If you monitor cases with a long duration, what is in your court defined as long? In terms of days, months or years. Do you also make a differentiation for acceptable norms that should be applied for specific case categories?
In this table we would like to list case categories where you have defined the case categories that exceeds the norms (of acceptable duration) that are applied in your court. For each category of cases presented we would like to know the proportion of cases (in percentage) that exceeds the norms compared with the total number of incoming cases. For example: in severe criminal law cases 20% of all the cases exceed the norms that are used in the courts for a reasonable duration.
In this question causes of delays are listed. We would like to know how often these causes contribute to delays in your court proceedings.
To have a better knowledge in the main factors that causes delays in court proceedings we invite you to rank the five top causes of delays. Starting with the cause which contributes the most to delays (score 1) to a cause which contributes the least of the five to court delays (score 5).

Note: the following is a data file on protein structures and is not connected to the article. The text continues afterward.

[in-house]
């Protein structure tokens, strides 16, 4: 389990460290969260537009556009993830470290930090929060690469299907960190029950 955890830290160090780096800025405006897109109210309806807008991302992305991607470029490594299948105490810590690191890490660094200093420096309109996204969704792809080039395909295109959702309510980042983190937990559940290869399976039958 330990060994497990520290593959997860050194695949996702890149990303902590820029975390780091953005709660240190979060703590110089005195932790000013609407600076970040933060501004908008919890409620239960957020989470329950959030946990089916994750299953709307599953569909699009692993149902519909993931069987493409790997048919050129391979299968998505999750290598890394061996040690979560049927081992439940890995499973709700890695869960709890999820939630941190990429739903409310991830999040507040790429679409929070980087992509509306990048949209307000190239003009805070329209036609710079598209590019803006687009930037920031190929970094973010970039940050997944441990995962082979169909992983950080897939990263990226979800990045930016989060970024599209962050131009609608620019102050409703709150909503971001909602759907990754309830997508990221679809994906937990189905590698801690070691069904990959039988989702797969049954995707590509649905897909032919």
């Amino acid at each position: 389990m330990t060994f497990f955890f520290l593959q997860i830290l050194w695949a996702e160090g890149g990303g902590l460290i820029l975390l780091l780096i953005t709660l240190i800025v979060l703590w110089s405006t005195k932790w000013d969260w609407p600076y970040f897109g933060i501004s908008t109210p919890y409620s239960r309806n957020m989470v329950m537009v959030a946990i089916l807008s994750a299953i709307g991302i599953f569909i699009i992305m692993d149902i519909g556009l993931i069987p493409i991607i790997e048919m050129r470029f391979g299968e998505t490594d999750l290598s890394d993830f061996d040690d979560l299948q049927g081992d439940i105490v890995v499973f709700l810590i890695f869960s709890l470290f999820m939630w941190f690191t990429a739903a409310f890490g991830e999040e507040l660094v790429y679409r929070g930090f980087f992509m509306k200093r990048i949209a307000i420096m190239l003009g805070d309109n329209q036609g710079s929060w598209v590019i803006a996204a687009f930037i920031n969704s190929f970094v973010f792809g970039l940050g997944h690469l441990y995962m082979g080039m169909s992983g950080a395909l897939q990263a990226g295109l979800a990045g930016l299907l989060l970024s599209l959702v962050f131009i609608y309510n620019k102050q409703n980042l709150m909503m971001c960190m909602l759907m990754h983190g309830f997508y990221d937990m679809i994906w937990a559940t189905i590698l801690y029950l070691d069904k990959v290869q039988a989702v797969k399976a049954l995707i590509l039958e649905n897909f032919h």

To understand better how similar cases in the various court are treated we present three ‘hypothetical cases’ (a criminal case, a civil case and a dispute between a private person and the government). For the cases that fall under the competence of your court we would like to receive a description of how these ‘hypothetical’ cases will be treated in your court and how many days it will take from the lodging of the case until the final decision and enforcement of the decision.